2) The College follows an informal policy that the lowest salary rate for lecturers must be higher than the department’s rate for Assistant Instructors.

Workload and Course Selection:

1) The standard course load is three courses per semester, but it is often greater in the language departments. For example, five courses per semester is the full-time load in Asian Studies.

2) Throughout the college, NTT faculty primarily teach lower-division classes. There are several departments, however, in which NTT faculty also teach upper-division classes.

Participation in Departmental Affairs and Business:

1) Some departments have entrusted long-term NTT faculty, usually Senior Lecturers, with significant department responsibilities, e.g. directing a particular program or initiative. In one COLA department, a Senior Lecturer is in charge of the department’s Honors Program.

2) NTT faculty rarely work on department committees. This is not necessarily a problem. Given the teaching load of most NTT faculty, additional committee responsibilities would not necessarily be welcome. No department in the College assigns NTT faculty to serve on hiring committees or on Executive Committees. This is in accord with the University’s Handbook of Operating Procedures. (5)

3) Participation or attendance at department faculty meetings varies among COLA departments.

4) Most NTT faculty do not know that they are eligible to

  • participate in faculty meetings,
  • serve on department committees in areas where they have expertise,
  • serve on the Faculty Council and on Faculty Standing Committees, and
  • vote on departmental issues.

Promotion:

1) NTT faculty in COLA include Lecturers, Senior Lecturers, and Distinguished Senior Lecturers.

2) There is no College policy about whether or when promotion should be considered. Though the department chair sometimes initiates the promotion process, the individual NTT faculty usually initiates the process.  

RecommendationsGeneral

The most important thing that the College of Liberal Arts and its departments and centers should do to

  1. ensure the excellence of the Non-Tenure Track faculty in the College,
  2. appropriately regard the contribution of that faculty, and
  3. promote comity between NTT and the departments that they serve
is to adopt the recommendations of the 2002 Final Report of the President’s ad hoc Committee on Non- Tenure Track Teaching Faculty and the 2005 Implementation Committee on the Status of Non-Tenure Track Faculty.

Both committees emphasized that NTT “faculty members are a vital component of the instructional program at the University.” Both committees acknowledged that NTT faculty are sometimes required to fulfill “short-term or transitional staffing requirements within departments,” (6) and both committees addressed their recommendations to the longer-term NTT faculty, whose appointments are on a yearly basis but who are hired to teach courses that the full complement of Tenure Track faculty are not able to cover. Thus, these longer-term NTT are often retained for several years to help the department fulfill its teaching mission.

Though many in the College are aware of the work of the ad hoc Committee and the Implementation Committee, most, including most NTT faculty, are unaware of Committees’ reports.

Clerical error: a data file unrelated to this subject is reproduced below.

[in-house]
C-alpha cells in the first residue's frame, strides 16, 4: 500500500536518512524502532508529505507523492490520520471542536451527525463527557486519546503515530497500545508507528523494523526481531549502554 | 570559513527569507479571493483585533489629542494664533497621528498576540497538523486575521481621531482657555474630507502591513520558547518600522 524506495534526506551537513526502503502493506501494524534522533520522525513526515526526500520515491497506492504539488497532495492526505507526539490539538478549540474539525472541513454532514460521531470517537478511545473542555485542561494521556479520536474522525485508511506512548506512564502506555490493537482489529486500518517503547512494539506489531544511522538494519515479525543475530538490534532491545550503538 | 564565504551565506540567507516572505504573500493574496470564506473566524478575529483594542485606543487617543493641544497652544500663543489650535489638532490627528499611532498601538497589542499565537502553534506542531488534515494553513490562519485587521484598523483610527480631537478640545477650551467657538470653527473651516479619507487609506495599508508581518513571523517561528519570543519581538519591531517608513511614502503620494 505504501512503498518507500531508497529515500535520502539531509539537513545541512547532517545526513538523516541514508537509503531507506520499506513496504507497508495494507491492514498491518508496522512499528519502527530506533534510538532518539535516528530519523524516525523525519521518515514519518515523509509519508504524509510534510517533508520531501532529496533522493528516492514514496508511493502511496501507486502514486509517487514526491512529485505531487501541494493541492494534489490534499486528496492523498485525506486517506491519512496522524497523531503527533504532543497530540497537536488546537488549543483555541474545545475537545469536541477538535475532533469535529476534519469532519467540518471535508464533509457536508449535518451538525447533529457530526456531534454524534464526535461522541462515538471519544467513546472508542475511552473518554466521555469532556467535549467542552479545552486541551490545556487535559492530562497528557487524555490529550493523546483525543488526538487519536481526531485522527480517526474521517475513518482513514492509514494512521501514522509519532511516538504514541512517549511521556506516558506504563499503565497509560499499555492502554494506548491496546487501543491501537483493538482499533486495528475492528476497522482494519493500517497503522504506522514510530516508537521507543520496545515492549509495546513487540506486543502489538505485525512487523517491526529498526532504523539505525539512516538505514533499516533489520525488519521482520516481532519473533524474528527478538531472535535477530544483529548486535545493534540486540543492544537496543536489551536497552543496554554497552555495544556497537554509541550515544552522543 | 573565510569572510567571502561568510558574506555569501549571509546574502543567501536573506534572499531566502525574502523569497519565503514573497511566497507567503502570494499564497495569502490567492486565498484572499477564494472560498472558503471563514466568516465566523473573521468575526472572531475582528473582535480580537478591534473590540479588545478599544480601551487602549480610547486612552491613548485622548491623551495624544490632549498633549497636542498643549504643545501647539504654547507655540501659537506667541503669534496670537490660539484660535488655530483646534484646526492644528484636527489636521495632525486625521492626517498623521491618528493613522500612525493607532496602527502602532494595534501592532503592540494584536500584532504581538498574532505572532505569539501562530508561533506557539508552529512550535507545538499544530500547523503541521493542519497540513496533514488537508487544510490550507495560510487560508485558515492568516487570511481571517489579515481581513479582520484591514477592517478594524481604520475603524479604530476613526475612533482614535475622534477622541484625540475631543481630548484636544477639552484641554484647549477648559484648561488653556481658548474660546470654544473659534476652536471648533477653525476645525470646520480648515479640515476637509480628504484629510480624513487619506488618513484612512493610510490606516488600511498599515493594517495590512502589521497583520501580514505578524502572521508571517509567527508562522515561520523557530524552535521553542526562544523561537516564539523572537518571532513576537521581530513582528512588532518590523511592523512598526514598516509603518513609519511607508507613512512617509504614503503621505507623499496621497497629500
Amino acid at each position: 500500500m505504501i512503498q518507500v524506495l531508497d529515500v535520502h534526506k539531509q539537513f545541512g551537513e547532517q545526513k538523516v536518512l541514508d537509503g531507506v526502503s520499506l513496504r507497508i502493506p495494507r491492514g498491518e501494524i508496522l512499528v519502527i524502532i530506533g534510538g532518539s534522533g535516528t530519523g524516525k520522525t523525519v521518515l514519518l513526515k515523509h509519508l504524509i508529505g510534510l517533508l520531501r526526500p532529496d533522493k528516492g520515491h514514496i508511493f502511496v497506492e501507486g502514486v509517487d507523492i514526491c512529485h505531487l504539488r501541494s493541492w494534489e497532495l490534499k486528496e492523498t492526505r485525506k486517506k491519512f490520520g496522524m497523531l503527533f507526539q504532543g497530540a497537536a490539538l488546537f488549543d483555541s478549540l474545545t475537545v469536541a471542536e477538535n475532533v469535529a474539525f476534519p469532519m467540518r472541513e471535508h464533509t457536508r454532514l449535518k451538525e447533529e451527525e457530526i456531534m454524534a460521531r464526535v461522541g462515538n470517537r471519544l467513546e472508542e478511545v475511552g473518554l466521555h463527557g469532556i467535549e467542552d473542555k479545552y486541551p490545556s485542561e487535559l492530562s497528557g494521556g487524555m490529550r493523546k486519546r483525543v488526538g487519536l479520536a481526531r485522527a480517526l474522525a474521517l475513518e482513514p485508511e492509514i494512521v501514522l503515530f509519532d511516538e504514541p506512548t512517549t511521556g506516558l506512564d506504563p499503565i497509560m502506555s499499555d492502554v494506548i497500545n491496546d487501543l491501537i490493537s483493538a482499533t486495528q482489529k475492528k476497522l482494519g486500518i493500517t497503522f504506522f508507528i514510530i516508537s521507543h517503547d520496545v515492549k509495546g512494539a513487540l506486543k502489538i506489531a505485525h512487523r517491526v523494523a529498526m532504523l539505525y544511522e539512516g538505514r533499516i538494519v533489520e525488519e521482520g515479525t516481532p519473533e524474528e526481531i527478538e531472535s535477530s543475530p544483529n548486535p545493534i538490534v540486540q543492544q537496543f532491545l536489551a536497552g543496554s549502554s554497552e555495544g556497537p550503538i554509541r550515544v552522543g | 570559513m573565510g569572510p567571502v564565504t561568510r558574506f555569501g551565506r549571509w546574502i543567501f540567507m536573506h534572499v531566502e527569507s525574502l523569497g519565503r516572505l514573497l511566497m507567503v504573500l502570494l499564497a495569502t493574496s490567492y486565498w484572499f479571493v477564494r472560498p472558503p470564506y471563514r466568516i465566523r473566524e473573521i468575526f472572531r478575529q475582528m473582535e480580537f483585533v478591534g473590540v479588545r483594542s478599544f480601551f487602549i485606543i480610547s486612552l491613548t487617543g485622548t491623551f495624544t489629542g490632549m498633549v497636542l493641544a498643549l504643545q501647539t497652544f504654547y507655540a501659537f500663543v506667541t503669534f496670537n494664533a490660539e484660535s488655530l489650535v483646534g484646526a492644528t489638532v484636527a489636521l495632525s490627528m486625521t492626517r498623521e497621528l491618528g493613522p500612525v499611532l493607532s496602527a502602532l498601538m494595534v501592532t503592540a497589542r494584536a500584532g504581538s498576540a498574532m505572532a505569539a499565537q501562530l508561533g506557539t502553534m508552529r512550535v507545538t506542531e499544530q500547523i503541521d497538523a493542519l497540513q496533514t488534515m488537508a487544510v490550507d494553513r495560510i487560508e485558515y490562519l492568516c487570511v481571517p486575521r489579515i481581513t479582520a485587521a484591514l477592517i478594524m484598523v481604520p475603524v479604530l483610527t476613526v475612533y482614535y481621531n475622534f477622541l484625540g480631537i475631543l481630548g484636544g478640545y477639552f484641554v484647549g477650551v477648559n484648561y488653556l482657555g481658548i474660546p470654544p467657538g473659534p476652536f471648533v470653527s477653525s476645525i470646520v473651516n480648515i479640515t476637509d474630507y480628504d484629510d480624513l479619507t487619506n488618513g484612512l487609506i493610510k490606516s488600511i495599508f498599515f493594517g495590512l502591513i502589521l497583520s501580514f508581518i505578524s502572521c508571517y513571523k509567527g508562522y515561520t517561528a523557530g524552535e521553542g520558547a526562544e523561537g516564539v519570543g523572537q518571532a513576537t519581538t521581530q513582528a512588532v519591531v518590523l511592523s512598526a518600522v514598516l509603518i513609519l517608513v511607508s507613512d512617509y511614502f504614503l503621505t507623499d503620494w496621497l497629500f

The major conclusions and recommendations for the Implementation Committee on Status of Non-Tenure Track Teaching Faculty are, briefly, as follows

1.  Because NTT faculty “are a vital component of the instructional program at the University,” the University should establish systematic review procedures to govern merit raises, renewal of contracts, and promotion for long-term, non-tenure track faculty.” (7)

2.  NTT should have opportunities for promotion. To that end, the Implementation Committee, following the recommendations of the President’s ad hoc Committee, recommended three career steps available to NTT:

Lecturer: A minimum of a one academic year contract that is subject to renewal.

  • Comprehensive review to be conducted “at the end of the third year of service to discuss quality of performance and expectations for the future.” (8)

•Senior Lecturer: When a lecturer has served for six years, the chairman or director should conduct a comprehensive review in addition to the annual performance evaluation to determine eligibility for promotion to Senior Lecturer.

  • Senior Lecturers should receive two-year contracts or “rolling” two-year contracts, to be determined by the department.
Distinguished Senior Lecturer: A Senior Lecturer may request consideration for promotion to Distinguished Senior Lecturer after ten years of service in rank.
  • The rank of Distinguished Senior Lecturer “should be reserved for extraordinary service and performance (as defined by individual units).” (9)
  • The hiring department may offer Distinguished Senior Lecturers consecutive three-year contracts or three year contracts with a “rolling horizon.”

3.  Appointments for Lecturer, Senior Lecturer, and Distinguished Senior Lecturer should be made as a result of open recruitment.

4.  NTT faculty workload should, for the purposes of determining benefits, be computed on the number of courses taught in one academic year rather than by semester.

5.  NTT faculty should have opportunities to compete for funding that would allow them to continue their research and/or stay up-to-date in their field.

6.  NTT should be eligible for certain existing teaching awards.

7.  NTT should be eligible for course relief to work on course development.

8.  These recommendations should apply to Clinical faculty [not relevant for COLA].

9.  The Faculty Welfare Committee should evaluate the implementation of these recommendations.

10. The Faculty Welfare Committee should work with the Provost to better define issues and procedures related to performance review, job descriptions, and voting rights for NTT.